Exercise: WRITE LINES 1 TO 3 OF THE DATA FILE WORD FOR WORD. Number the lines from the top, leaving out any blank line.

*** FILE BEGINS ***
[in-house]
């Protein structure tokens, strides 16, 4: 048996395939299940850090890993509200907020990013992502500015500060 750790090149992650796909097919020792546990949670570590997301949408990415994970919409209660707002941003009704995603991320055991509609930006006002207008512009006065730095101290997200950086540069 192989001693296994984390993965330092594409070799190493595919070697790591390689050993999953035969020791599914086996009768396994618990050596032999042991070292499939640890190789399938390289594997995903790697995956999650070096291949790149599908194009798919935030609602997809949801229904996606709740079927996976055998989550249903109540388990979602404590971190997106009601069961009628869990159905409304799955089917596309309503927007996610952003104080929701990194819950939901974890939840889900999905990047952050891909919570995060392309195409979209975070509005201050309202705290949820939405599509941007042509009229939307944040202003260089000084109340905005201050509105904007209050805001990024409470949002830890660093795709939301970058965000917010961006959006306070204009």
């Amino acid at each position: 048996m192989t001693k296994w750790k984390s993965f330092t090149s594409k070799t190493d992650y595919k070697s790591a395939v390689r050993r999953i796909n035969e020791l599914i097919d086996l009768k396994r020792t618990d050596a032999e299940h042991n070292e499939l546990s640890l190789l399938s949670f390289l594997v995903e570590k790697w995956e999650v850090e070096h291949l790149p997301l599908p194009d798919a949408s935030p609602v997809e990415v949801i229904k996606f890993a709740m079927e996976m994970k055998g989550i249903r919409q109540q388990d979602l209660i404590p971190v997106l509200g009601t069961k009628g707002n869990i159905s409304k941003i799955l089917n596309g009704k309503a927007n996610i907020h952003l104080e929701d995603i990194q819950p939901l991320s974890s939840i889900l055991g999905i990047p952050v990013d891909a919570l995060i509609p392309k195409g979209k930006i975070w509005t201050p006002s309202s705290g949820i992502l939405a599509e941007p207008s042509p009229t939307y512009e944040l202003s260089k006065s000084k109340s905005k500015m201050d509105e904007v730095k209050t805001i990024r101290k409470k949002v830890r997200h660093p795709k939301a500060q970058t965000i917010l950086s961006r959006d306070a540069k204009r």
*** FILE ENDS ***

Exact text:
[in-house]
């Protein structure tokens, strides 16, 4: 048996395939299940850090890993509200907020990013992502500015500060 750790090149992650796909097919020792546990949670570590997301949408990415994970919409209660707002941003009704995603991320055991509609930006006002207008512009006065730095101290997200950086540069 192989001693296994984390993965330092594409070799190493595919070697790591390689050993999953035969020791599914086996009768396994618990050596032999042991070292499939640890190789399938390289594997995903790697995956999650070096291949790149599908194009798919935030609602997809949801229904996606709740079927996976055998989550249903109540388990979602404590971190997106009601069961009628869990159905409304799955089917596309309503927007996610952003104080929701990194819950939901974890939840889900999905990047952050891909919570995060392309195409979209975070509005201050309202705290949820939405599509941007042509009229939307944040202003260089000084109340905005201050509105904007209050805001990024409470949002830890660093795709939301970058965000917010961006959006306070204009």
């Amino acid at each position: 048996m192989t001693k296994w750790k984390s993965f330092t090149s594409k070799t190493d992650y595919k070697s790591a395939v390689r050993r999953i796909n035969e020791l599914i097919d086996l009768k396994r020792t618990d050596a032999e299940h042991n070292e499939l546990s640890l190789l399938s949670f390289l594997v995903e570590k790697w995956e999650v850090e070096h291949l790149p997301l599908p194009d798919a949408s935030p609602v997809e990415v949801i229904k996606f890993a709740m079927e996976m994970k055998g989550i249903r919409q109540q388990d979602l209660i404590p971190v997106l509200g009601t069961k009628g707002n869990i159905s409304k941003i799955l089917n596309g009704k309503a927007n996610i907020h952003l104080e929701d995603i990194q819950p939901l991320s974890s939840i889900l055991g999905i990047p952050v990013d891909a919570l995060i509609p392309k195409g979209k930006i975070w509005t201050p006002s309202s705290g949820i992502l939405a599509e941007p207008s042509p009229t939307y512009e944040l202003s260089k006065s000084k109340s905005k500015m201050d509105e904007v730095k209050t805001i990024r101290k409470k949002v830890r997200h660093p795709k939301a500060q970058t965000i917010l950086s961006r959006d306070a540069k204009r």